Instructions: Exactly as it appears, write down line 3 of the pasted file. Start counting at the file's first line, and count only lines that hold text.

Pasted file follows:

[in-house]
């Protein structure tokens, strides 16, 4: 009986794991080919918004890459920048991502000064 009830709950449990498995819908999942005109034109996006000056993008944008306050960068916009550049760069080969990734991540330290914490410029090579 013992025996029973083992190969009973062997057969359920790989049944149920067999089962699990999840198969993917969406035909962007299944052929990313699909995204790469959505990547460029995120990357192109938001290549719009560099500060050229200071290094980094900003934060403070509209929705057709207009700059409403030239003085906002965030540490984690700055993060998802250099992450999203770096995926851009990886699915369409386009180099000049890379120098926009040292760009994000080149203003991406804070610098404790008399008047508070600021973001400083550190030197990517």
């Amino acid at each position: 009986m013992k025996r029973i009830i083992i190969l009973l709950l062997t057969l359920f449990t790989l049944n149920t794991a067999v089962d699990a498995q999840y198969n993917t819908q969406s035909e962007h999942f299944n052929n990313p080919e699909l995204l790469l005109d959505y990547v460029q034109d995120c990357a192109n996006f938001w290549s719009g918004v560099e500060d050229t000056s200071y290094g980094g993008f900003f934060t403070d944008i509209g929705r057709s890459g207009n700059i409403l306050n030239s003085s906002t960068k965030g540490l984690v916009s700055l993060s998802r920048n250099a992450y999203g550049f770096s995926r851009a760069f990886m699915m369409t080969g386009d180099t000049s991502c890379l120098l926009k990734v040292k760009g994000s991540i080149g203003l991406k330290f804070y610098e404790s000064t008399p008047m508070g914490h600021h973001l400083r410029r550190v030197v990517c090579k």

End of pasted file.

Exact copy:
């Amino acid at each position: 009986m013992k025996r029973i009830i083992i190969l009973l709950l062997t057969l359920f449990t790989l049944n149920t794991a067999v089962d699990a498995q999840y198969n993917t819908q969406s035909e962007h999942f299944n052929n990313p080919e699909l995204l790469l005109d959505y990547v460029q034109d995120c990357a192109n996006f938001w290549s719009g918004v560099e500060d050229t000056s200071y290094g980094g993008f900003f934060t403070d944008i509209g929705r057709s890459g207009n700059i409403l306050n030239s003085s906002t960068k965030g540490l984690v916009s700055l993060s998802r920048n250099a992450y999203g550049f770096s995926r851009a760069f990886m699915m369409t080969g386009d180099t000049s991502c890379l120098l926009k990734v040292k760009g994000s991540i080149g203003l991406k330290f804070y610098e404790s000064t008399p008047m508070g914490h600021h973001l400083r410029r550190v030197v990517c090579k």